Steve Vai

Steve Vai

TOOLS OF THE TRADE: Ibanez Jem, Carvin Legacy amps, Morley Bad Horsie wah, Eventide H3000
KEY ALBUMS: Flex-Able, Passion and Warfare, Real Illusions: Reflections
SIGNATURE SONGS: "For the Love of God" "The Attitude Song," "Juice"
HIDDEN GEM: "Eugene's Trick Bag"
HALLMARK: "Talking" guitar, Zappa-esque phrasing

Aside from his mentor Frank Zappa, Steve Vai may be the most eclectic, daring, and mind-boggling guitarist of our time. Simply said, Vai can do anything with a guitar—he can probably even cook you breakfast on it.

To put Vai's versatility and cops into perspective, you need only look at some of the shoes he has filled as a hired gun. When Yngwie Malmsteen left Alcatrazz, Vai stepped in to shred. When Van Halen broke up, singer David Lee Roth found his new right-hand man in Vai. And when Whitesnake's David Coverdale was looking for a new guitarist with badass chops and rock-star stage presence to match, yep, you guessed it—he hired Vai. And all along, Vai maintained a brilliant solo career as an outlet for his creative zest.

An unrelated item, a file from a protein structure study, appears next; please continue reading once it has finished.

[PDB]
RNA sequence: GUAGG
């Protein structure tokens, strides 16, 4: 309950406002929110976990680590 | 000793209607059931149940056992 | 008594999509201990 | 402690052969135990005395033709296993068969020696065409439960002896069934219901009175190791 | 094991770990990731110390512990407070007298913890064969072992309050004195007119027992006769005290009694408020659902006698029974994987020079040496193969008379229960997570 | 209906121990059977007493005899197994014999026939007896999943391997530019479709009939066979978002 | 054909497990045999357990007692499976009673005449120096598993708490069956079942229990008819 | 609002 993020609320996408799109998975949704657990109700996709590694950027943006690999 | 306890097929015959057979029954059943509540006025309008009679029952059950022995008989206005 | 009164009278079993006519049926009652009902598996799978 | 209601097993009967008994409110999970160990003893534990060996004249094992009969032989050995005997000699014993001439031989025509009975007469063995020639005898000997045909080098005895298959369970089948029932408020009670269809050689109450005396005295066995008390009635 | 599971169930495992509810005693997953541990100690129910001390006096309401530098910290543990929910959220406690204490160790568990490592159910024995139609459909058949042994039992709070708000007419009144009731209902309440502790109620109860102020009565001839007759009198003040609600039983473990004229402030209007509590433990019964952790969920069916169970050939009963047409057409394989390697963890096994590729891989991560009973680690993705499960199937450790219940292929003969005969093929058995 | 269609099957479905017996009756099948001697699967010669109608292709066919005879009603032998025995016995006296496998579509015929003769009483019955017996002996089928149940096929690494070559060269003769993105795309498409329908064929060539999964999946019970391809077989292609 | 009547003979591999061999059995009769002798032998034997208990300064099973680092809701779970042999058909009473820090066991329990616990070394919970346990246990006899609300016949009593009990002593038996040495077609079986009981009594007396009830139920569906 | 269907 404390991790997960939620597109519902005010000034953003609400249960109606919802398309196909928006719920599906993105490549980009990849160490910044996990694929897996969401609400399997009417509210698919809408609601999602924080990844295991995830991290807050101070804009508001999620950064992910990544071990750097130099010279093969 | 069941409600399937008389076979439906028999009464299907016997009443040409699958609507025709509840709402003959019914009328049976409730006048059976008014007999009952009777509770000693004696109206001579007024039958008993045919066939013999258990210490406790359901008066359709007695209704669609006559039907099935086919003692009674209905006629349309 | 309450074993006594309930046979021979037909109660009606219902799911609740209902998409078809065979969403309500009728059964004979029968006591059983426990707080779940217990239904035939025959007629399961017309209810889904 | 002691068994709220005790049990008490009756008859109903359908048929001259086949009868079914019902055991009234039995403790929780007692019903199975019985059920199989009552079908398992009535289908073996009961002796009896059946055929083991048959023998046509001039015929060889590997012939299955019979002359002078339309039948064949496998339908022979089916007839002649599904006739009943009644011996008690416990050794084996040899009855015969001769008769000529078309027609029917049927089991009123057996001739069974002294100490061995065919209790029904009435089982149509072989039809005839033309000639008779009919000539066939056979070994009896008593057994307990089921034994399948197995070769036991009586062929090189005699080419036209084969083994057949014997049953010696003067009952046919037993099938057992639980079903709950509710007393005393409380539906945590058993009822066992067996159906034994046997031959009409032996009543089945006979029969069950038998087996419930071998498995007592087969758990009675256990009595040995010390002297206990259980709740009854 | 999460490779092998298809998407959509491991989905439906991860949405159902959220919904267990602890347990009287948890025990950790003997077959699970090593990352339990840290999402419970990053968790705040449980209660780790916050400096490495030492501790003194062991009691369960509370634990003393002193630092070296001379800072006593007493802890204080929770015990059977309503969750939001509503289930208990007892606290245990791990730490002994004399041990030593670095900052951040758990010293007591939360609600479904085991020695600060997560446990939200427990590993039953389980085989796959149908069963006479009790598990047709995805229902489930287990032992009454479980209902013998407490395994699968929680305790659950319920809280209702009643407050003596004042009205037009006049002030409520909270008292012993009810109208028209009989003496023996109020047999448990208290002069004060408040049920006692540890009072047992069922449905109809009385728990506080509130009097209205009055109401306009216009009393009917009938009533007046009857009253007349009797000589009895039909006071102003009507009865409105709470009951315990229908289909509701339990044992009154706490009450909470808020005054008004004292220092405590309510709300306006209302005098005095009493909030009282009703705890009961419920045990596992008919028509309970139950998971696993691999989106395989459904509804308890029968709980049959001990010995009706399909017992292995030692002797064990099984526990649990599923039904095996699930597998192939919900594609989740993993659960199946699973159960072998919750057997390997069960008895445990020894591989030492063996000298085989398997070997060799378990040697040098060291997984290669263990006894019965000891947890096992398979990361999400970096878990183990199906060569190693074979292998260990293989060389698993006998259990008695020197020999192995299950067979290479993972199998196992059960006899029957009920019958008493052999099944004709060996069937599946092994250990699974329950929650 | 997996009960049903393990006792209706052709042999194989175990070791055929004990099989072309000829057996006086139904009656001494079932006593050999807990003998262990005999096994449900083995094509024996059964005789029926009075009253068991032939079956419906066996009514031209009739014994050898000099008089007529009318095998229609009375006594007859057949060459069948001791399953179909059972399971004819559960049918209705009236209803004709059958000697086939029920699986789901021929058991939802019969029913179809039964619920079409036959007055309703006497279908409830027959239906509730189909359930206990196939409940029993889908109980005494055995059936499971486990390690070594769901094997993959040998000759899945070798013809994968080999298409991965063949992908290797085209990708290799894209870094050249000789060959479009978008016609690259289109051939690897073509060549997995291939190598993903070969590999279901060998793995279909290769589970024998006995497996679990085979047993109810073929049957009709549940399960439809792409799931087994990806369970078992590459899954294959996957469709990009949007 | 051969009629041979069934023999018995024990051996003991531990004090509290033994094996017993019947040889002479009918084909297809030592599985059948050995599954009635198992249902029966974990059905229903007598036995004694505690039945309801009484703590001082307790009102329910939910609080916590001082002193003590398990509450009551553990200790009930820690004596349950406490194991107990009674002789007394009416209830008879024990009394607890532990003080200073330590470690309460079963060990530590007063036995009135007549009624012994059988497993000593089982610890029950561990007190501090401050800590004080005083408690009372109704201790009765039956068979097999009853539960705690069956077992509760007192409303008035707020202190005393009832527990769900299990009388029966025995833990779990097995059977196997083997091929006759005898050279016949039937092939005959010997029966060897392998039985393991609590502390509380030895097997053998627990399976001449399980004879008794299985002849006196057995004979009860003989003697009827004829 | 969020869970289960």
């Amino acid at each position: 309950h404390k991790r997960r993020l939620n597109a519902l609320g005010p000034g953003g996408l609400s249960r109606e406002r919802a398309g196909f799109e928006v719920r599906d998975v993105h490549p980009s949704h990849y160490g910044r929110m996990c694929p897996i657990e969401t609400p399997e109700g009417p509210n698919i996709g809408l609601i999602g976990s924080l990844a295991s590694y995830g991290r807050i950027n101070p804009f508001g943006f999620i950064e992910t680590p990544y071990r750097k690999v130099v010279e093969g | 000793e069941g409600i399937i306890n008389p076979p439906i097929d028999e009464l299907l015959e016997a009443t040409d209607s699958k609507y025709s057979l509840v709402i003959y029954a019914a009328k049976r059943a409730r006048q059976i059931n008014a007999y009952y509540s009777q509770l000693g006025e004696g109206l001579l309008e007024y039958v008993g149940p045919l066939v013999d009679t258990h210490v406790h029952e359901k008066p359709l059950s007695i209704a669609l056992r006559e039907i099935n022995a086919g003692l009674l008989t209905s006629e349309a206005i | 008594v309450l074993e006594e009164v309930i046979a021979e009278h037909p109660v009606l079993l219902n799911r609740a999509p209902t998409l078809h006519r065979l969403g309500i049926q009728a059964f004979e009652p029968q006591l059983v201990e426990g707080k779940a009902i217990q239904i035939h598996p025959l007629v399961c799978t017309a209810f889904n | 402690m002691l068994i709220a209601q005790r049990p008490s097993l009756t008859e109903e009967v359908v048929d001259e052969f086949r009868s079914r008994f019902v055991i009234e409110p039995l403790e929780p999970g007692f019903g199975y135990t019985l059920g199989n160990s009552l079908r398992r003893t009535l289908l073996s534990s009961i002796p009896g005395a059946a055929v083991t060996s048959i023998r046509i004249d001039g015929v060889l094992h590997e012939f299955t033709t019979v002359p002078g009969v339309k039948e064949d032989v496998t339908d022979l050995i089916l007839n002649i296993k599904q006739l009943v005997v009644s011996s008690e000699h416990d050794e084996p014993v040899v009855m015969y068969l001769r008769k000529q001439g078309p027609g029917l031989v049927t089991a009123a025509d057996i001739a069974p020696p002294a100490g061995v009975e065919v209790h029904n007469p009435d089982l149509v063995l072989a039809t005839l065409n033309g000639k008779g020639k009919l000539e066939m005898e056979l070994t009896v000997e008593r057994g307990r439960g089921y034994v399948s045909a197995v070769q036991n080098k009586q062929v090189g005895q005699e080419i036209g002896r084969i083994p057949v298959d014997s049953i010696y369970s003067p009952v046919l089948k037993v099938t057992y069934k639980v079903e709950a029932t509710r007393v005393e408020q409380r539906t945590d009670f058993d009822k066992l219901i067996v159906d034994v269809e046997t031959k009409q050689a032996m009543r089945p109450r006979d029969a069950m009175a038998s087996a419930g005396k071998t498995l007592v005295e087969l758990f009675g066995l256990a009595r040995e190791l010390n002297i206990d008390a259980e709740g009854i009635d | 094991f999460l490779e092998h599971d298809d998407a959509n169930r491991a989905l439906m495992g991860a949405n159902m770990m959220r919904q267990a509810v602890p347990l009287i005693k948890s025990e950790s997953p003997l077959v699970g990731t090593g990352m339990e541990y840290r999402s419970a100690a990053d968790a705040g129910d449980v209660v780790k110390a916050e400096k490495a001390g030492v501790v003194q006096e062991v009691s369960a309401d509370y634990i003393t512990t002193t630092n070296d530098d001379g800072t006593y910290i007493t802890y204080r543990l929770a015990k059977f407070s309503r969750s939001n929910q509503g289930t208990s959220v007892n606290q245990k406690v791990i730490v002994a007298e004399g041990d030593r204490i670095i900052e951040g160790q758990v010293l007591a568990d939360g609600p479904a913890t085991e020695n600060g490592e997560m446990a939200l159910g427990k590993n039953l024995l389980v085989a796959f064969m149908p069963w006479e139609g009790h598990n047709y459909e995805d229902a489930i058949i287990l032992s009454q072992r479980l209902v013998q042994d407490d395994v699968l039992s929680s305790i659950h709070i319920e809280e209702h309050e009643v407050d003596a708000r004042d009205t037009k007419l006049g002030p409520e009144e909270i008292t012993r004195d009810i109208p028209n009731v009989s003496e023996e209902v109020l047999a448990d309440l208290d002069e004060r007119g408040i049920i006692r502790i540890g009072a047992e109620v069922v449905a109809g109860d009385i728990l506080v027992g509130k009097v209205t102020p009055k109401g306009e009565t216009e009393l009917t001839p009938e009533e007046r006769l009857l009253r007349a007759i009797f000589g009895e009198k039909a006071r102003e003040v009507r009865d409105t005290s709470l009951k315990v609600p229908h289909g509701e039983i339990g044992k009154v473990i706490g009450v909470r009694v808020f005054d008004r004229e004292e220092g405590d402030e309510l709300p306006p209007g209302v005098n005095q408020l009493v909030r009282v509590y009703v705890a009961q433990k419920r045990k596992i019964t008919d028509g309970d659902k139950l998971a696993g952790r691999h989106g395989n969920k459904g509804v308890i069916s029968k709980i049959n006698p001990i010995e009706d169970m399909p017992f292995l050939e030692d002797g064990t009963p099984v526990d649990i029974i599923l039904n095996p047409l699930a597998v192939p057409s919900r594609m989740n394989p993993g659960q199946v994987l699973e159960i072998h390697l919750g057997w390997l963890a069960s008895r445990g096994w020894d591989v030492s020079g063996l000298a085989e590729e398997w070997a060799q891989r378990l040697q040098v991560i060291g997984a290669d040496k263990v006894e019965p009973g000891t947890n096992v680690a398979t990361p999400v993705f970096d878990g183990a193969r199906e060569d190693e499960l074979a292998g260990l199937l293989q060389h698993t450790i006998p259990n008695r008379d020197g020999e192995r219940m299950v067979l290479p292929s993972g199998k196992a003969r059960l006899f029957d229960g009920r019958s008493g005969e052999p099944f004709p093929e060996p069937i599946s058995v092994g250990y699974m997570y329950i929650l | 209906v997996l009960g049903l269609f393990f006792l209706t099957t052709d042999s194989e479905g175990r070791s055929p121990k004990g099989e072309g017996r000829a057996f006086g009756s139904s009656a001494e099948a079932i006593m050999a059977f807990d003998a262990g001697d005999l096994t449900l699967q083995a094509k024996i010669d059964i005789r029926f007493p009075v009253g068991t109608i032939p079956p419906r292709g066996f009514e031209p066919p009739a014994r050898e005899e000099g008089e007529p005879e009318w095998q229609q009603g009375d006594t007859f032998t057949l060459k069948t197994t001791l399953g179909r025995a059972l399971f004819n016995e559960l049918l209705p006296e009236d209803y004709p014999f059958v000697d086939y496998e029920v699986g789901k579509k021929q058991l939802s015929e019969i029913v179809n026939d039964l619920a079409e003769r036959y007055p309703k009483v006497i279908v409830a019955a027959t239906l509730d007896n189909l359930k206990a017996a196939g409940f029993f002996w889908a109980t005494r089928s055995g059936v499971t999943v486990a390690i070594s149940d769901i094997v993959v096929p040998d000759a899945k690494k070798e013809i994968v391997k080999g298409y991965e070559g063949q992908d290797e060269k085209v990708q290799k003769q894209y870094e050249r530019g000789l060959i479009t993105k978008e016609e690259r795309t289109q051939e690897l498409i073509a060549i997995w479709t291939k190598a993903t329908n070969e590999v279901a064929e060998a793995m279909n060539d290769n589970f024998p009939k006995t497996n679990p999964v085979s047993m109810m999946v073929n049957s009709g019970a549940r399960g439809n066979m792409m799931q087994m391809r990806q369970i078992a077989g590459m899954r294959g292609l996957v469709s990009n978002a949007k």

While Vai is more than capable of searing scalar shred, he has earned his cred by producing twisted and warped sounds not typically associated with the guitar. A short list of his unusual techniques include pulling strings off the neck to produce large-interval leaps; whammy-bar abuse resulting in hiccups, warbles, and other gurgling goodies; and of course, his trademark "talking guitar" as heard in the intro to Roth's "Yankee Rose" and on the final track of Flex-Able.

Vai has made as big an impact on guitar gear as he has on technique. In 1987, when he designed his signature "Jem" guitar with Ibanez, who would have guessed that the related Ibanez RG series of guitars would become the second-best selling guitar line of the past 20 years? Vai also helped design his signature Carvin Legacy amp, Morley Bad Horsie wah pedal, and brought harmonizing effects mass-market appeal.

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